The “CSI Effect” is a theory that states because the prevalence of crime shows (such as CSI, NCSIS, Law & Order, and one my favorites Forensic Files) people who serve on juries will place an over emphasis on forensic reports when determining an outcome of a case. Some studies have shown an existence of a form of CSI Effect, while some have concluded such an effect does not exist.
But this might change especially with the advent of a new technology known as 3D crime scanners. Juries will be able to become crime scene investigators themselves. Using a rotating mirror, a laser beam shoots out scanning millions and millions of points and maps them on to over 250 photographs. The result is a 3D view of the crime scene itself. It is becoming one of the leading ways police offiers and investigators record and document crime scenes.
Most police departments use the Leicia ScanStation C10. The instrument shoots out a laser, which “travels over every square inch within a roughly 900-foot-diameter area, collecting 50,000measurement points per second. Afterward, a built-in camera takes panoramic photos of the entire scene. The measurement data — called a 'point cloud' — is matched with the pixels from the series of panoramic photos. The result is a color, three-dimensional rendition of the scene from which any linear measurement can be conducted with an accuracy within a quarter of an inch.” The instruments cost about $70,000.00. Some scanners can cost up to $125,000.00.
Marketed as a way for attorneys to combat the CSI Effect (if such an effect exists) in that the new scanners would meet the juries desires for more forensic evidence. However, I believe that such scanners would take away from the art of advocacy. The traditional type of evidence presented to juries is 2 dimensional photographs and diagrams of the crime scene. Instead of having a defense attorney argue against, for example, how something would have looked at a certain vantage point or questioning a witness’s position at a crime scene, a prosecutor need only use the 3D scanner and create the view from the witnesses’ point of view and show it to the jury. The imagination juries are able to use when listening to various arguments and viewing 2 dimensional photographs and documents will no longer be needed. And as a result, juries who are already exposed to shows such as CSI, et al. will place an over emphasis on such technology and overlook some of the inefficiencies of the scanners.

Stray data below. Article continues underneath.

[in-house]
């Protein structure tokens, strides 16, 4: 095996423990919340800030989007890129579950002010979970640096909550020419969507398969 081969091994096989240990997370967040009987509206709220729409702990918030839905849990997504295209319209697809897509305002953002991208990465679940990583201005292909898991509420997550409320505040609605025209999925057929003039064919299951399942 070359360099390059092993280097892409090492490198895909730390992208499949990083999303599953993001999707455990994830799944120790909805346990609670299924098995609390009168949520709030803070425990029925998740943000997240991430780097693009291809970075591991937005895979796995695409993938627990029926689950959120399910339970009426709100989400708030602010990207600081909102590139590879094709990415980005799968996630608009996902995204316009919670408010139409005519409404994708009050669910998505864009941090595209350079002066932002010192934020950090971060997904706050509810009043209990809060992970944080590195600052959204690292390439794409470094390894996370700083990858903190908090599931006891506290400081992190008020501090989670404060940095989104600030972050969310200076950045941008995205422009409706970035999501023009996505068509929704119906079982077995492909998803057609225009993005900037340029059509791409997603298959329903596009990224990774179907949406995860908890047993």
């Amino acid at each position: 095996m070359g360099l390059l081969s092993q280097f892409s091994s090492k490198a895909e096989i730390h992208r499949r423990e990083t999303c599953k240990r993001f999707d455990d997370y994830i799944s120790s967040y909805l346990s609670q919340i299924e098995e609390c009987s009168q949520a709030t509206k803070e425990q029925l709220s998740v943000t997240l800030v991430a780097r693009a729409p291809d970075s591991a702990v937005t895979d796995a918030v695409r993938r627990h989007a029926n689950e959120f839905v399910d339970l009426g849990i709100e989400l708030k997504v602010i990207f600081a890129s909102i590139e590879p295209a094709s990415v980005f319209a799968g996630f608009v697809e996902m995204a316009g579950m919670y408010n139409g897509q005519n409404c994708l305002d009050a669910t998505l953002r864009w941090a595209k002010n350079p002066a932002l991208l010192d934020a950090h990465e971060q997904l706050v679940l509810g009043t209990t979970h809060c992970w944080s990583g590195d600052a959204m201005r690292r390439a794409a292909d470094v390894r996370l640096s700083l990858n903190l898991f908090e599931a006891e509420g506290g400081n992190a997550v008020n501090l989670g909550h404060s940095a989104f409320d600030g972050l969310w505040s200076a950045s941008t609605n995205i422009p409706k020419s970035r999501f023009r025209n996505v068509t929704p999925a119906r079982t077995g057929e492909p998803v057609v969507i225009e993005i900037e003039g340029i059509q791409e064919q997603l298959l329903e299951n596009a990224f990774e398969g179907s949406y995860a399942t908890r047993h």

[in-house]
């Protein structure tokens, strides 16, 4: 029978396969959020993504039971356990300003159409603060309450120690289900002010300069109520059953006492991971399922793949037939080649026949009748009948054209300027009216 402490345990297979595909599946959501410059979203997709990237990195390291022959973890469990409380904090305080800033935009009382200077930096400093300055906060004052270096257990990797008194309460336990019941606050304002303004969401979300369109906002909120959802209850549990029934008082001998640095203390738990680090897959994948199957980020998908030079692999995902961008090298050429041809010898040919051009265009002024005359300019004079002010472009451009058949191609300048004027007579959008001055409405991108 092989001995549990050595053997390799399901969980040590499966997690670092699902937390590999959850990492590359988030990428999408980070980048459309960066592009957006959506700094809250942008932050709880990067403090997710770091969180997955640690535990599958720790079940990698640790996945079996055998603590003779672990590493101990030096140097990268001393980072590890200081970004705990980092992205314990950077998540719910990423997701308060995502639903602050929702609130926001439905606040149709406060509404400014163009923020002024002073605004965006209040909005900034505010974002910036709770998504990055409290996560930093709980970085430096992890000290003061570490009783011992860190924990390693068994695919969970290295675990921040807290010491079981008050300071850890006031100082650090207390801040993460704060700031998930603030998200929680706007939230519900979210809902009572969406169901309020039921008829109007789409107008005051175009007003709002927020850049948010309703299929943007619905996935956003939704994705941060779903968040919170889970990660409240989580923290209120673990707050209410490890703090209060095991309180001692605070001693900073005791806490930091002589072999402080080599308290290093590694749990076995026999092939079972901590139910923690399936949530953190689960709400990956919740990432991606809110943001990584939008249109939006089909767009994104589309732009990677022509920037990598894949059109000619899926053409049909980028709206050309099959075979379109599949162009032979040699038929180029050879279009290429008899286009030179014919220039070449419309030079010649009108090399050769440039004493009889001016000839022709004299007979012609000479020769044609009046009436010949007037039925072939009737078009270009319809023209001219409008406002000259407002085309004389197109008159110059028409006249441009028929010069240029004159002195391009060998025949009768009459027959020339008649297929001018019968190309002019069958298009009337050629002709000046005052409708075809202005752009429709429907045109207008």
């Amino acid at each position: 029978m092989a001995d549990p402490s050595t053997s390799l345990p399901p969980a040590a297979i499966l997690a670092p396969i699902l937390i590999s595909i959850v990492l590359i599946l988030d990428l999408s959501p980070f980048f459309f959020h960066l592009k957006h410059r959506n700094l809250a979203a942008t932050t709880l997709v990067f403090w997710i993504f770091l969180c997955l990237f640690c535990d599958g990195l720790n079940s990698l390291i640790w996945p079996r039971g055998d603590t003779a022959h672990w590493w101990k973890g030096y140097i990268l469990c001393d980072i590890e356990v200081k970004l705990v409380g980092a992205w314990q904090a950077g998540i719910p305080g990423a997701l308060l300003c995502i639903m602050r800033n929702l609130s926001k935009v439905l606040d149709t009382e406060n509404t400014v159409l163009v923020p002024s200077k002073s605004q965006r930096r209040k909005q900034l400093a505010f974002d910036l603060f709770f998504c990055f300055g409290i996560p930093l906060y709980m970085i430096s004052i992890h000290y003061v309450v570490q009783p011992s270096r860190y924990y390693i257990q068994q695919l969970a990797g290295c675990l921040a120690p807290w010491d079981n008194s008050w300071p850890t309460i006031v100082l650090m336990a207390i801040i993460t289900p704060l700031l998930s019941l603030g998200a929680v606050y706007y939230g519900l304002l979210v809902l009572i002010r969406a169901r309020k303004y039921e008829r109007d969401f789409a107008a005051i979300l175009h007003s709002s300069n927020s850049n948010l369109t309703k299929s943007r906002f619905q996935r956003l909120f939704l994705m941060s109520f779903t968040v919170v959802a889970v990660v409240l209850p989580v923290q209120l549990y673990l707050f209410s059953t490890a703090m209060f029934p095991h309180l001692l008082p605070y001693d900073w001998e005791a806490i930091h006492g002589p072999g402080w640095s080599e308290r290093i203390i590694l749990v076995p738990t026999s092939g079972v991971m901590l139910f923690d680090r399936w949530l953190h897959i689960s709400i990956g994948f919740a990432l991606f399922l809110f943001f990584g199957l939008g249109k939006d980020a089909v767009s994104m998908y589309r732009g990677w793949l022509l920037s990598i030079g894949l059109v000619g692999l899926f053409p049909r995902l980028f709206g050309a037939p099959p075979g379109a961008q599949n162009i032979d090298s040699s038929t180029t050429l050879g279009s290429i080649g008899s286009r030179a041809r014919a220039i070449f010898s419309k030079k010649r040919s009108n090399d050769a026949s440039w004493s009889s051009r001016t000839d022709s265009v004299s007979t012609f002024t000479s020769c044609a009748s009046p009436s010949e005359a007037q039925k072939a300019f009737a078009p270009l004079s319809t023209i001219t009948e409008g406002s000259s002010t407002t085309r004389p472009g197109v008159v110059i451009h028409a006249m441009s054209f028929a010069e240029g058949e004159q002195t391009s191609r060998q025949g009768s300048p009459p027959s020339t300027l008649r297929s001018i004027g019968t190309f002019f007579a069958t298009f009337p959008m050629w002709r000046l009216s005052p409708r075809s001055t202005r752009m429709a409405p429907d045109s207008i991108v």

But overall, if the technology is supposed to work as it is imagined, I believe it would be a great tool for bringing achieving justice, as it may prevent innocent people from being wrongly convicted. For example, in some cases, it is already proving a useful tool in solving a crash investigation where a pedestrian was struck by a car in a parking lot. With the advent of this technology, “forensic scientists can examine a scene at a later date for lines of sight, a bullet trajectory or even a blood spatter analysis.”